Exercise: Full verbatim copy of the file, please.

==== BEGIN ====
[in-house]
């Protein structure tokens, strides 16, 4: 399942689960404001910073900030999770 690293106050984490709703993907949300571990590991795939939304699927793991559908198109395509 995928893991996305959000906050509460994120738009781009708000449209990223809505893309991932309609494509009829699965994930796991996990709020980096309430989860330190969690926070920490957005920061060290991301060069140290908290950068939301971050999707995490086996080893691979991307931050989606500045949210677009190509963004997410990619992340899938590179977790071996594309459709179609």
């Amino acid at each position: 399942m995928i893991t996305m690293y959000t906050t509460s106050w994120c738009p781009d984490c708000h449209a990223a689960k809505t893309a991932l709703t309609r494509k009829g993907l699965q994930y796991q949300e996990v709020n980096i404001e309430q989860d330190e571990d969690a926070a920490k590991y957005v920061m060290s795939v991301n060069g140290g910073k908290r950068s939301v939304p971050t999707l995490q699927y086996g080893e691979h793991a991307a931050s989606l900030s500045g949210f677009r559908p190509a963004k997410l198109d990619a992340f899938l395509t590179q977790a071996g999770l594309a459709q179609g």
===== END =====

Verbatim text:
[in-house]
């Protein structure tokens, strides 16, 4: 399942689960404001910073900030999770 690293106050984490709703993907949300571990590991795939939304699927793991559908198109395509 995928893991996305959000906050509460994120738009781009708000449209990223809505893309991932309609494509009829699965994930796991996990709020980096309430989860330190969690926070920490957005920061060290991301060069140290908290950068939301971050999707995490086996080893691979991307931050989606500045949210677009190509963004997410990619992340899938590179977790071996594309459709179609």
């Amino acid at each position: 399942m995928i893991t996305m690293y959000t906050t509460s106050w994120c738009p781009d984490c708000h449209a990223a689960k809505t893309a991932l709703t309609r494509k009829g993907l699965q994930y796991q949300e996990v709020n980096i404001e309430q989860d330190e571990d969690a926070a920490k590991y957005v920061m060290s795939v991301n060069g140290g910073k908290r950068s939301v939304p971050t999707l995490q699927y086996g080893e691979h793991a991307a931050s989606l900030s500045g949210f677009r559908p190509a963004k997410l198109d990619a992340f899938l395509t590179q977790a071996g999770l594309a459709q179609g």